Even Warren Buffett’s Berkshire Hathaway Inc. sometimes does a bad deal.
The company disclosed in its annual report Saturday that results at its chemical unit, Lubrizol, included pretax losses of $365 million last year related to the “disposition in the fourth quarter of an underperforming business.” No other details were provided in the document.
The business? Lubrizol’s Oilfield Solutions unit, according to Julie Young, a spokeswoman for the Wickliffe, Ohio-based company. The division was created in late 2014 to house businesses purchased from Weatherford International Plc and Phillips 66, as well as some legacy operations.
“Lubrizol regrets that this decision results in the need to shut down many of the Oilfield Solutions locations and to terminate the employment of some of its Oilfield Chemistry colleagues,” Young said in an e-mailed statement. “All employees impacted by these decisions will be treated with dignity and respect and will be offered appropriate severance assistance.”
Buffett hinted last year that he regretted the purchase of the businesses from Weatherford. At Berkshire’s annual meeting in April, he said that the $750 million acquisition was a “big mistake.”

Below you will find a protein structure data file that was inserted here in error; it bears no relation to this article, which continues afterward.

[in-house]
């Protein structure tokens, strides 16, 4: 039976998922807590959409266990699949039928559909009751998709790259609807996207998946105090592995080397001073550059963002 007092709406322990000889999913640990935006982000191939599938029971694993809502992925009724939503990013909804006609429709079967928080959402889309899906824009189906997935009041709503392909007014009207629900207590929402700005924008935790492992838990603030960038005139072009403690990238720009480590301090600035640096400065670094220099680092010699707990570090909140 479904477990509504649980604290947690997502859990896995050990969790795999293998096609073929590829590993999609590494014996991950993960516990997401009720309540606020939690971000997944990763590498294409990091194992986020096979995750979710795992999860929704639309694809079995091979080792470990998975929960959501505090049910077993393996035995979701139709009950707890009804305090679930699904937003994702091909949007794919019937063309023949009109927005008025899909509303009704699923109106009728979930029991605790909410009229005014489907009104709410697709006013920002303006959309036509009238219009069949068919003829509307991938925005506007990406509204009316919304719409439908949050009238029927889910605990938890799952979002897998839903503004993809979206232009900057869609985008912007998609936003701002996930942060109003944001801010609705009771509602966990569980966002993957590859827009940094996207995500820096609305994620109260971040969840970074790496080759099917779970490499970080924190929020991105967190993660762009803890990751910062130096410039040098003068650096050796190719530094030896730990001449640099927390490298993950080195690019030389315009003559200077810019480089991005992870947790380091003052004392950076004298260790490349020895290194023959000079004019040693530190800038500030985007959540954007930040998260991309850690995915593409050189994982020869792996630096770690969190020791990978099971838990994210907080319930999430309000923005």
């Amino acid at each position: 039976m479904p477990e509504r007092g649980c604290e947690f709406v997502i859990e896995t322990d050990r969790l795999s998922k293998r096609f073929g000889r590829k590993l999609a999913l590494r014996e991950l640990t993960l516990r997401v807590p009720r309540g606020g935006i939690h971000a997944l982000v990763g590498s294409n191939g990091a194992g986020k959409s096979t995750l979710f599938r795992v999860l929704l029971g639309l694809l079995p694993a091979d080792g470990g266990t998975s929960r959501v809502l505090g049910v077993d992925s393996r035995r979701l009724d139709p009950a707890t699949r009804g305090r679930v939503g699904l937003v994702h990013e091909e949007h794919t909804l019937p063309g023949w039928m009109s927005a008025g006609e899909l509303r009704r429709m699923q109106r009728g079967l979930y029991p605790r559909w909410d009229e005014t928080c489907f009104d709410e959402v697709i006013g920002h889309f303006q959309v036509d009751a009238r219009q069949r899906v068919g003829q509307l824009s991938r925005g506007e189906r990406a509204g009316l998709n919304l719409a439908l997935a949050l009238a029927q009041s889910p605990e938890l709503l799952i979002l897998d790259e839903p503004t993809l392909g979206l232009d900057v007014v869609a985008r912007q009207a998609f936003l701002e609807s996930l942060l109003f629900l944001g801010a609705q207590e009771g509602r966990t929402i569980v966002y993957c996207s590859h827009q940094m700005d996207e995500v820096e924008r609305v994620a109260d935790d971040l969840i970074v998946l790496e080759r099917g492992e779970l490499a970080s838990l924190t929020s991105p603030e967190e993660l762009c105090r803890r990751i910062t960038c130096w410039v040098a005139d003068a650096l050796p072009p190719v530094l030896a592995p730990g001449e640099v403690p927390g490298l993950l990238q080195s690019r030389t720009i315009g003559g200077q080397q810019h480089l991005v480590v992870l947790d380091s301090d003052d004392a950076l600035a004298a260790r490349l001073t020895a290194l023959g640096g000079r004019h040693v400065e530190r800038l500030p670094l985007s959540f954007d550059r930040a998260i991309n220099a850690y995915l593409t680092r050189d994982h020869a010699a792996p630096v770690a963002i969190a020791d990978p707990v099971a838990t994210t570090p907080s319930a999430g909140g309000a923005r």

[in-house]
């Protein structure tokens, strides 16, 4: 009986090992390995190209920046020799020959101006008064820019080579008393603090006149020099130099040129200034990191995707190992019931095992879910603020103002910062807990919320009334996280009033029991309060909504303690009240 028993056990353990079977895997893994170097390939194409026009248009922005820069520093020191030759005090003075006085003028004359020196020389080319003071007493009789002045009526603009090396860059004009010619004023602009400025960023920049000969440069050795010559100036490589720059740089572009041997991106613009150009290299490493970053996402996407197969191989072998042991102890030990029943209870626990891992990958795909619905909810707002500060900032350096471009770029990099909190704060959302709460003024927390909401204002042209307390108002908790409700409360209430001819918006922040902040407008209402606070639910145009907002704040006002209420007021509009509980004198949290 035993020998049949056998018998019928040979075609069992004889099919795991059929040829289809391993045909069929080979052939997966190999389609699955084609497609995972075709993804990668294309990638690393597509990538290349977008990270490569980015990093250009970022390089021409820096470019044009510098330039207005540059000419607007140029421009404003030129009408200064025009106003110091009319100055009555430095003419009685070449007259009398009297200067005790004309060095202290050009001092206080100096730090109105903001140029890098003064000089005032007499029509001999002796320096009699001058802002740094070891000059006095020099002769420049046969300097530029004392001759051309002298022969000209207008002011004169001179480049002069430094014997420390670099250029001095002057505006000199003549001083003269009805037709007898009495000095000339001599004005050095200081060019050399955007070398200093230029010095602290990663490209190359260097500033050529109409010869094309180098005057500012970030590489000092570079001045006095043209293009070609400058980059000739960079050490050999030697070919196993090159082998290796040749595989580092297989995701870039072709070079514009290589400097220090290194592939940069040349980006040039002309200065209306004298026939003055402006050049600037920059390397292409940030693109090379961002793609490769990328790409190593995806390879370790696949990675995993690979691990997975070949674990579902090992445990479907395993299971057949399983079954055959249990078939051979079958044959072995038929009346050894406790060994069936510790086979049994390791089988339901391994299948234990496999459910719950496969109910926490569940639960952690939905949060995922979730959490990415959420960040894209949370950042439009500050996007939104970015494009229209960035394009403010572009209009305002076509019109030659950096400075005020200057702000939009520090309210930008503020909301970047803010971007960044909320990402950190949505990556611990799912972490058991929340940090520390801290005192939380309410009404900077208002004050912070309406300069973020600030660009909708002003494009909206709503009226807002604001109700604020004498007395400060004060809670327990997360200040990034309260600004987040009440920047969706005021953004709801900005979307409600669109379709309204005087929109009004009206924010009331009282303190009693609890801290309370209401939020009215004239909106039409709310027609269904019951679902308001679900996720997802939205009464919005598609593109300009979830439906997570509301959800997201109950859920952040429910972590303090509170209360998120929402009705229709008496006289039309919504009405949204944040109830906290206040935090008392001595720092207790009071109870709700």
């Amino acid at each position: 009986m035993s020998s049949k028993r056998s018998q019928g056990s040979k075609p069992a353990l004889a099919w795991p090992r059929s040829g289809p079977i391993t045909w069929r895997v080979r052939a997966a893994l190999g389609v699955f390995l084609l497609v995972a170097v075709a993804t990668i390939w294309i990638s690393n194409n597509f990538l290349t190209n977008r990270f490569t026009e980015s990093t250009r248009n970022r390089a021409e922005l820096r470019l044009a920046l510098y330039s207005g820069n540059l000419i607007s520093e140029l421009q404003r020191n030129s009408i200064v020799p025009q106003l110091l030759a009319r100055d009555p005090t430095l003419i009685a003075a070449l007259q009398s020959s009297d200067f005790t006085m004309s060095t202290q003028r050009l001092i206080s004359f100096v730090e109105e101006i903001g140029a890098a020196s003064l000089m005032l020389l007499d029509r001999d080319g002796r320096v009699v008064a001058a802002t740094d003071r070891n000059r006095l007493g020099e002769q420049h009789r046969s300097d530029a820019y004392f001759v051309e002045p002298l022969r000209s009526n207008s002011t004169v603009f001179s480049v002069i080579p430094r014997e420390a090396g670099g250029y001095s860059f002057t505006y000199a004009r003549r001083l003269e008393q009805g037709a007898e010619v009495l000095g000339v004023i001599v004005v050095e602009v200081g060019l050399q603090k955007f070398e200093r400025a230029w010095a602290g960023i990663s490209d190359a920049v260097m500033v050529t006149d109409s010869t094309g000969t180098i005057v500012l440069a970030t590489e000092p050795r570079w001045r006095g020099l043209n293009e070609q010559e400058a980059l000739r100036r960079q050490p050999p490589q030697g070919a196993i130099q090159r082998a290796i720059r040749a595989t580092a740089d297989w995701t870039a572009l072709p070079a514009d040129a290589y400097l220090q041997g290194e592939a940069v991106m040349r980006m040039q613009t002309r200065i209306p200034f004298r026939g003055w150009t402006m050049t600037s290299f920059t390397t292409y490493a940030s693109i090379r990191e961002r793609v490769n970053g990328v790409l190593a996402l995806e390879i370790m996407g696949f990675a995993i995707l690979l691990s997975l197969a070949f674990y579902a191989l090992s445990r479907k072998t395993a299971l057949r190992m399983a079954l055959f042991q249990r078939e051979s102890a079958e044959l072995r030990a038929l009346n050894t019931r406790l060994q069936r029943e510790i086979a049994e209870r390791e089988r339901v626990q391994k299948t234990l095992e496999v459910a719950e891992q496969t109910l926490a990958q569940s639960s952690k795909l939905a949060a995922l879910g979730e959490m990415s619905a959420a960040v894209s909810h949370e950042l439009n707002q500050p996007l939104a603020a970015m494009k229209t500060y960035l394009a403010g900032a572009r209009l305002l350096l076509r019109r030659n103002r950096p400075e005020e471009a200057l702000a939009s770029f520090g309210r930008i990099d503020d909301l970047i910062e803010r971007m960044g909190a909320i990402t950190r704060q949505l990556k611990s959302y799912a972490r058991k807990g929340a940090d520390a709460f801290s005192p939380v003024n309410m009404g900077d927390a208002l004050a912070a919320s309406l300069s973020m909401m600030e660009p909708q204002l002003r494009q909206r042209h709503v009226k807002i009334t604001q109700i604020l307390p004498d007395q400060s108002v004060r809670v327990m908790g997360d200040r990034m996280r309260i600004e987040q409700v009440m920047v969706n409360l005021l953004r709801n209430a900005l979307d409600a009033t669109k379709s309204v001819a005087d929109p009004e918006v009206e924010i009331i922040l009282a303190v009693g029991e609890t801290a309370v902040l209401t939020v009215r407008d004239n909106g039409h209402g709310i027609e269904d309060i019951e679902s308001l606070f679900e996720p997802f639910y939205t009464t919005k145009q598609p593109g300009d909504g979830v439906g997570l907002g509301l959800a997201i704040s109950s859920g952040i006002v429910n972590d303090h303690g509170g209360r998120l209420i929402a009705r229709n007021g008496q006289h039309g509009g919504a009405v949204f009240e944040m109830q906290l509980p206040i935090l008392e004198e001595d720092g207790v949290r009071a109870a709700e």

Lubrizol’s longtime Chief Executive Officer James Hambrick, who had engineered the deal, announced his retirement a few weeks later. His successor, Eric Schnur, said in an interview this year that there would be additional cutbacks in the oilfield unit in 2017.
Lubrizol Specialty Products, the business purchased from Phillips 66, is now a standalone unit at Berkshire, Young said. Other parts of Oilfield Services were integrated into Lubrizol’s Additives segment, she added. The company is also looking to sell operations in Canada, Argentina, Ivory Coast and Nigeria.